Simple anti-HIV vaginal ring delivers three months of protection

As a vaginal gel, the antiretroviral tenofovir can protect women against being infected with HIV during sex, but it needs to be used every time. To get around any problems with compliance, a team from the University of Utah and the reproductive health research organization CONRAD are developing a vaginal ring that can be left in place and deliver tenofovir gradually over 90 days, which could give women long-term protection against HIV infection.

Treatments for HIV have improved vastly since the approval of the first antiretroviral in 1987, with many people treated with combinations of drugs living with almost undetectable levels of virus in their blood. However, the ideal is stopping infection in the first place. Condoms are the simplest method, and antiviral gels, such as tenofovir gel, have also been effective. But these are not always available, and in some environments and situations may not be convenient or acceptable.

The ring, presented at the 2012 American Association of Pharmaceutical Scientists (AAPS) Annual Meeting and Exposition, is made of plastic tubing filled with a paste of tenofovir; these are simple to make and hundreds can be produced a day in a semi-automated process. The tubing absorbs water when inserted high into the vagina, releasing the drug.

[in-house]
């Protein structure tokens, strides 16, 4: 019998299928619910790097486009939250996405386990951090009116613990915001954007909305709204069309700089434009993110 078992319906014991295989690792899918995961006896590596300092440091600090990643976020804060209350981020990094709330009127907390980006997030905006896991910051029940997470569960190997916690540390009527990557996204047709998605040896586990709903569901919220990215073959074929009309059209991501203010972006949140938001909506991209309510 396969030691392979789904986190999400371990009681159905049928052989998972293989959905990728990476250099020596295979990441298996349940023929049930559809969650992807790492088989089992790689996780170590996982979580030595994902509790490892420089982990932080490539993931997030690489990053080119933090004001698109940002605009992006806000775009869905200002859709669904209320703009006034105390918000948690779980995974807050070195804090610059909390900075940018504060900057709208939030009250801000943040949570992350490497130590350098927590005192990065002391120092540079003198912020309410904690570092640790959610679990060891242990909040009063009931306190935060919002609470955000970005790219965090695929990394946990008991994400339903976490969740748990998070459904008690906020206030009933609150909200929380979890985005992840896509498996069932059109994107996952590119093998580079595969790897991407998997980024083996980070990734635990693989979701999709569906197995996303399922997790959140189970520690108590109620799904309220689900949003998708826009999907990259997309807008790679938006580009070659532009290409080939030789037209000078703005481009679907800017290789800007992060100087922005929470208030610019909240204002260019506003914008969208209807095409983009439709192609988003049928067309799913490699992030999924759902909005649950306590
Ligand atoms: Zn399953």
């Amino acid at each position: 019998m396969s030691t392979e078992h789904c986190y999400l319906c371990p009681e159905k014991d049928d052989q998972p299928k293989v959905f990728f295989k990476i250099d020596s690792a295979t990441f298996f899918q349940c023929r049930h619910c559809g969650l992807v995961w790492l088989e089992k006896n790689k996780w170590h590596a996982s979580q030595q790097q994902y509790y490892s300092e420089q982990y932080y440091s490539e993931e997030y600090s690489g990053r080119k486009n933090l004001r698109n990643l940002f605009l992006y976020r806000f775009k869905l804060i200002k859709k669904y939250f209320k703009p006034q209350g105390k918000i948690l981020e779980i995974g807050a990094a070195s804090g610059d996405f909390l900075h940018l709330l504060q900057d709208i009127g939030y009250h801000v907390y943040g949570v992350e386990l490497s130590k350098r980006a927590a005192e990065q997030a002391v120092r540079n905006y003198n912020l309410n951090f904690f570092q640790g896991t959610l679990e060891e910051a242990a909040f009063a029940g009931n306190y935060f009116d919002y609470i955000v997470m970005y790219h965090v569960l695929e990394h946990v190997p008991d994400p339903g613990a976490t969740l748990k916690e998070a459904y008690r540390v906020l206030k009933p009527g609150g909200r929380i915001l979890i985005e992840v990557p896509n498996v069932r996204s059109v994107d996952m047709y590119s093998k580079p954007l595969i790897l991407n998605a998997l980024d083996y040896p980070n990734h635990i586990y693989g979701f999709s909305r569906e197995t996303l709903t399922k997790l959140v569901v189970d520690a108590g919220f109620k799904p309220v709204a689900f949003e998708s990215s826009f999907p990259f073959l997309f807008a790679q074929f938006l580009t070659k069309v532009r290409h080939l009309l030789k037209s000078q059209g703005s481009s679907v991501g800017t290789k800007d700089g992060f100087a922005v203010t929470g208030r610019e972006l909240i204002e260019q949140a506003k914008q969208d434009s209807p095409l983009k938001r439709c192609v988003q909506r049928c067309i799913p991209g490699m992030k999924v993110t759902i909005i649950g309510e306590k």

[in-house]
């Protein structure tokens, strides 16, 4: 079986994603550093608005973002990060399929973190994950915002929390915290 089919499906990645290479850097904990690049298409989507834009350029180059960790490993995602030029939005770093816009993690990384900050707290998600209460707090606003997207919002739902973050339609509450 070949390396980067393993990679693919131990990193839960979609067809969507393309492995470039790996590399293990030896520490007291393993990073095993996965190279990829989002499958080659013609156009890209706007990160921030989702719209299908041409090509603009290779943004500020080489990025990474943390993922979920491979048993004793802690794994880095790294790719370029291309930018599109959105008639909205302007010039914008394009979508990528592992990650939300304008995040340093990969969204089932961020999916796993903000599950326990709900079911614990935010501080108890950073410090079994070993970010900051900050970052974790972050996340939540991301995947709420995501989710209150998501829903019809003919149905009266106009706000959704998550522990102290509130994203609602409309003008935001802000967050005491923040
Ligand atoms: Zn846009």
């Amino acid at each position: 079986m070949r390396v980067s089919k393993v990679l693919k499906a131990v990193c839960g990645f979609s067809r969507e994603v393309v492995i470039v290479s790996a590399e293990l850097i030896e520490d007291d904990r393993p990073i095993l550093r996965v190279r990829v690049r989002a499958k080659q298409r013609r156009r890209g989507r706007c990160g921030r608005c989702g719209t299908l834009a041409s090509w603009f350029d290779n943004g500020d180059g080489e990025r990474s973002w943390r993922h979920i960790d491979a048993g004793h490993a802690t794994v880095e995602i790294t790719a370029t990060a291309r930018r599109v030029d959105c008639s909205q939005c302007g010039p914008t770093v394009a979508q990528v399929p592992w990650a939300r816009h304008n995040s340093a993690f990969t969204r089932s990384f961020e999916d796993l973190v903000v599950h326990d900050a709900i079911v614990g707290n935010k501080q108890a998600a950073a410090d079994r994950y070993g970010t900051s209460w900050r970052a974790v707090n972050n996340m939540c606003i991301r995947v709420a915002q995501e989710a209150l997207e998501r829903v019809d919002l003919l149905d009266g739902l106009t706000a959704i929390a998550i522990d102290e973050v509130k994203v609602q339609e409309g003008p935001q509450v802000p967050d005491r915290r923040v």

Patrick Kiser, who led development of the ring at the University of Utah, presented research in sheep at the meeting--the ring delivered levels of drug high enough to be able to reduce the risk of HIV infection in women. The ring could also deliver hormones, and a combined contraceptive and anti-HIV ring is currently in development.

"This ring is a breakthrough design because it is highly adaptable to almost any drug; the amount of drug delivered each day is the same and the release rate can be modified easily if needed," said Kiser.

While this is still in early development, a ring that delivers an anti-HIV agent as well as other drugs such as contraceptives and can be left in for extended periods could offer long-term protection for women, preventing infection and saving lives, as well as reducing the risk of transmission throughout the community.

- read the press release
- see the abstract (PDF)

 

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